In the benzotriazole derivatives represented by formula (1), R1 may be a hydrogen atom but higher tackiness is generally obtained when R1 is an alkyl group having 8 or more carbon atoms.

In the imidazole derivatives and benzoimidazole derivatives represented by formulae (3) and (4), respectively, R4, R5, R6, and R7 each is preferably an alkyl or alkylthio group having 8 or more carbon atoms because such groups generally bring about higher tackiness.

In the benzothiazole thiofatty acid derivatives represented by formula (6), R10 preferably has 1 or 2 carbon atoms.

Further, in the triazine derivatives represented by formula (7), R12, R13, and R14 each preferably has 8 or more carbon atoms.

At least one of the tackiness-imparting compounds capable of reacting with a metal to develop tackiness is dissolved in water. It is preferred that this solution (hereafter referred to as "a tacky layer-forming solution") be used after being rendered acidic (i.e., pH<7), more preferably slightly acidic with a pH of about 3 to 4. In the case where the exposed metal to be treated is copper, an inorganic acid such as hydrochloric acid, sulfuric acid, nitric acid, or phosphoric acid may be used for the purpose. Organic acids such as formic acid, acetic acid, propionic acid, malic acid, oxalic acid, malonic acid, succinic acid, and tartaric acid may also be used.

Although the concentration of the tackiness-imparting compound in the solution is not strictly limited, it is suitably regulated according to the solubility of the compound and use conditions. The preferred range of the concentration is from 0.05 to 20% by weight since such solutions are easy to use. When the concentration is less than 0.05% by weight, formation of a thin tacky film tends to be insufficient.

The treatment for imparting tackiness is conducted either by applying the solution on the exposed metallic part on which a solder film is to be formed or by immersing that metallic part in the solution. In the treatment, a temperature slightly higher than room temperature enables formation of a tacky layer at a moderate rate in a large amount. Although the temperature for the treatment is not particularly limited because it varies depending on the concentration of the tackiness-imparting compound, the kind of the metal, etc., the preferred range thereof is generally from 30 to 60 C. The immersion time is not particularly limited, but it is preferable from the standpoint of working efficiency that other conditions be controlled so as to regulate the immersion time within the range of from 5 seconds to 5 minutes. In this case, it is preferred to use a tacky layer-forming solution containing copper ions in an amount of 10 to 2,000 ppm (by weight), desirably 50 to 500 ppm because use of this solution improves the efficiency of tacky layer formation, i.e., the rate of the layer formation, the amount of the layer, etc.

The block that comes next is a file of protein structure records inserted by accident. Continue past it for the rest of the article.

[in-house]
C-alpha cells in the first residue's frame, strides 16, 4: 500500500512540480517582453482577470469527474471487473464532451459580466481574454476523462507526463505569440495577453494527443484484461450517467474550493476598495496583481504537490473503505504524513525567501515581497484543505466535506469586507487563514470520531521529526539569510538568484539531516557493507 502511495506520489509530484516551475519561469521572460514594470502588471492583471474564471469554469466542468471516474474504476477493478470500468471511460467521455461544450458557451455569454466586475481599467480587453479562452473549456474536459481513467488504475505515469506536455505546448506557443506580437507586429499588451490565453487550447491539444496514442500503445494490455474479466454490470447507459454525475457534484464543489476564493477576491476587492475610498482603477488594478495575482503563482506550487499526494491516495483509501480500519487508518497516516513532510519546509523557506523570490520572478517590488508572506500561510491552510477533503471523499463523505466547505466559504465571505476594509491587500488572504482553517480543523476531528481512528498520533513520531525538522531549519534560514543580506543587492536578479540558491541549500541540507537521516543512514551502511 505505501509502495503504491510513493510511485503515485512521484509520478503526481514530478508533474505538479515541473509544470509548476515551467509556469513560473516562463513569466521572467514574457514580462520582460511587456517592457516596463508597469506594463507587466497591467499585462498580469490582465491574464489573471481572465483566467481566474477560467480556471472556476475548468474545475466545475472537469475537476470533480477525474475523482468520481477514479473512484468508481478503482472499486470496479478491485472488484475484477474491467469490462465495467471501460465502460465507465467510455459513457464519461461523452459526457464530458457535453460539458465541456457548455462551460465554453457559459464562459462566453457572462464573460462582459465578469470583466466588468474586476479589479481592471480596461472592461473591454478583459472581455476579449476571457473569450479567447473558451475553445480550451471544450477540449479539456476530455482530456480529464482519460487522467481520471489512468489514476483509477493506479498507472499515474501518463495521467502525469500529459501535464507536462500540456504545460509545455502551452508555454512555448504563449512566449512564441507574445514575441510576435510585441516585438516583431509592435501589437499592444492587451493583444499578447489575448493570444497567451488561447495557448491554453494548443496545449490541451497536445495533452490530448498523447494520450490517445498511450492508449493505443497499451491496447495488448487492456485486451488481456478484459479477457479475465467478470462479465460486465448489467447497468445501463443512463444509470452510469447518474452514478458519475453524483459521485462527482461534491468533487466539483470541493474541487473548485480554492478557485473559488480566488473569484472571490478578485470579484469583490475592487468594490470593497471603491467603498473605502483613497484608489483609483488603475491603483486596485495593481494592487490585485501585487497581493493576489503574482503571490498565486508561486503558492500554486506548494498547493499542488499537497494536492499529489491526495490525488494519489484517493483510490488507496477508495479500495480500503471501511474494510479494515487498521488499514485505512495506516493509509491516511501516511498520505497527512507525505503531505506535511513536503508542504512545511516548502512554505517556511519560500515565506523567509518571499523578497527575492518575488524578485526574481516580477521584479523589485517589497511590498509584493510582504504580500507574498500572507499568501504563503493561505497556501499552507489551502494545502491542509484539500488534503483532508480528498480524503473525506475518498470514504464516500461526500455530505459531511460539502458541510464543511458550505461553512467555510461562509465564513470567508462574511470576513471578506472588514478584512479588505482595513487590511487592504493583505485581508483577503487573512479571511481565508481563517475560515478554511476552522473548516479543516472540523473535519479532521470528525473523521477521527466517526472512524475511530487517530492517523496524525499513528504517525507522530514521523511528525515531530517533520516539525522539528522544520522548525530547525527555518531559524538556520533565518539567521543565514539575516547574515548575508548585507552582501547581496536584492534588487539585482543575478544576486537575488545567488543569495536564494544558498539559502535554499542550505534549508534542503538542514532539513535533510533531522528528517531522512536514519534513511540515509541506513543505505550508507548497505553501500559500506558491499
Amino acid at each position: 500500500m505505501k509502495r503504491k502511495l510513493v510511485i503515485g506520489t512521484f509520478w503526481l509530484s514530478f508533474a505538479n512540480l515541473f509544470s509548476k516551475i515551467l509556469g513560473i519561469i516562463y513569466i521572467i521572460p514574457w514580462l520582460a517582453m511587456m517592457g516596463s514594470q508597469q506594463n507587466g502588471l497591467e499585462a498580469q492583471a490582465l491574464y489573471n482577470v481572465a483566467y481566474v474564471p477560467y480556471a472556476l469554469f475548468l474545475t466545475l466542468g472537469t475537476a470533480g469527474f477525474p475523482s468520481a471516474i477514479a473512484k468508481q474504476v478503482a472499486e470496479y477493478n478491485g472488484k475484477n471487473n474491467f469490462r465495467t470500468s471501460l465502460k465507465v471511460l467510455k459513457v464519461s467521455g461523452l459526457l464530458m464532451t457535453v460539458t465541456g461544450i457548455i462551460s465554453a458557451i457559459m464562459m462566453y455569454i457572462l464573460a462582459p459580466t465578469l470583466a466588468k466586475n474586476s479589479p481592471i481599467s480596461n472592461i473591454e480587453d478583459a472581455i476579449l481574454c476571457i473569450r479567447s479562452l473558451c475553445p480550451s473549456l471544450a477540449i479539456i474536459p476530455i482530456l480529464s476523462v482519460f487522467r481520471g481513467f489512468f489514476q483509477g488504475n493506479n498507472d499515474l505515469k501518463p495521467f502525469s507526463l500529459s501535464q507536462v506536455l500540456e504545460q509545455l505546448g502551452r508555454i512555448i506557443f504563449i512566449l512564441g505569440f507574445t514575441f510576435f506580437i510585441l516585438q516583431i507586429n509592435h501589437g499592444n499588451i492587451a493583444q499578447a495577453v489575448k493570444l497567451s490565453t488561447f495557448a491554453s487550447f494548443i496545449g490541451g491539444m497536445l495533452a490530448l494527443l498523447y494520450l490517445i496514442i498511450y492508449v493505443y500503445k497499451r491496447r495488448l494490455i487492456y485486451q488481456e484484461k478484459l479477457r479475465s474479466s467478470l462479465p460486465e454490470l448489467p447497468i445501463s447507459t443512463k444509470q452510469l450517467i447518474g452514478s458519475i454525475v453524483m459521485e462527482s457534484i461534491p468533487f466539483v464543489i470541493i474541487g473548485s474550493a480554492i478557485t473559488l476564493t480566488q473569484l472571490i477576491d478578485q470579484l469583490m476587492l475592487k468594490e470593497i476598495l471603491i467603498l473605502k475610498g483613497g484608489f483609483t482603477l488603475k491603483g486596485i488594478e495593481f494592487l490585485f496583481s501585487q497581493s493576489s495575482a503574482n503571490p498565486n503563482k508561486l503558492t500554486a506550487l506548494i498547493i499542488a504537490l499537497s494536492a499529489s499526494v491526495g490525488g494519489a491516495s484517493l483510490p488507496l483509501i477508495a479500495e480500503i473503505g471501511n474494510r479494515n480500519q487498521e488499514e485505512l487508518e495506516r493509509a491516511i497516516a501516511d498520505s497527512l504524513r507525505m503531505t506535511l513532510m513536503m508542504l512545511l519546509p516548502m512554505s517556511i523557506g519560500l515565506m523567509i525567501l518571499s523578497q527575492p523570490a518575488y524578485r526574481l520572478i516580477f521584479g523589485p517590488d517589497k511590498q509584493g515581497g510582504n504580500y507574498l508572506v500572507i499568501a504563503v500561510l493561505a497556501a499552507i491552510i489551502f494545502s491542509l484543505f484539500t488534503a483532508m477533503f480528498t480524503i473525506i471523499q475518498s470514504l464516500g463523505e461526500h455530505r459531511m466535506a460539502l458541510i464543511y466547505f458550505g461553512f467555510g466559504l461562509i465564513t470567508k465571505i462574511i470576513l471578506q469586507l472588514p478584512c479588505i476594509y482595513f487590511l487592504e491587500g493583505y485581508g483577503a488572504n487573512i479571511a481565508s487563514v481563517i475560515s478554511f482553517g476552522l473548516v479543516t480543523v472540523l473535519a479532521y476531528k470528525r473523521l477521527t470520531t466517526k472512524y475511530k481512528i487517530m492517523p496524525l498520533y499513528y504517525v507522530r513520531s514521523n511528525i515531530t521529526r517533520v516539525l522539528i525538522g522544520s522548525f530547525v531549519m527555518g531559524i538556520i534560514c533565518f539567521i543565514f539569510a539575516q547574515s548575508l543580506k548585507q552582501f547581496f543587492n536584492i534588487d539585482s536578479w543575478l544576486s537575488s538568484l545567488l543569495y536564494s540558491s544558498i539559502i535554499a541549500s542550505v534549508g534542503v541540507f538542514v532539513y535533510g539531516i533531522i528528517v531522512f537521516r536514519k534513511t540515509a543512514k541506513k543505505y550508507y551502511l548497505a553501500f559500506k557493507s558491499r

Before the printed circuit board is subjected to treatment with the tacky layer-forming solution, only the metallic circuit part on which a solder circuit is to be formed is kept in an exposed state, with the other metallic circuit part being covered with a resist or other material. In the case where the whole of an electronic part is immersed in the tacky layer-forming solution, the metallic part other than the part on which a solder film is formed is covered with a molding resin so as to avoid contact with the solution.

Upon the immersion in, or coating or printing with the solution containing the tackiness-imparting compound described above, the compound adheres to the exposed metallic surface by a chemical reaction to render the surface tacky. After water-washing and drying, a printed circuit board or metallic part in which the exposed metallic surface is tacky is obtained. A solder powder is sprinkled over the tacky surface to allow the solder powder to adhere thereto and the excess solder powder is removed. Thereafter, the adherent solder powder is melted and leveled by heating to thereby form a solder film. Before melting the solder powder, the adherent solder powder may be heated to fix in situ, followed by applying a flux to the fixed solder. The thickness of the solder film is preferably from 1 to 200 μm while it varies depending upon use conditions of the solder film.

If the solder film thus formed has a thickness below a required level, the thickness of the solder film (especially on a metal other than copper) can be increased to the desired level by conducting the treatment with the tacky layer-forming solution two or more times, since the tacky layer-forming solution imparts tackiness also to solder surfaces though this tackiness is weaker than that imparted to copper.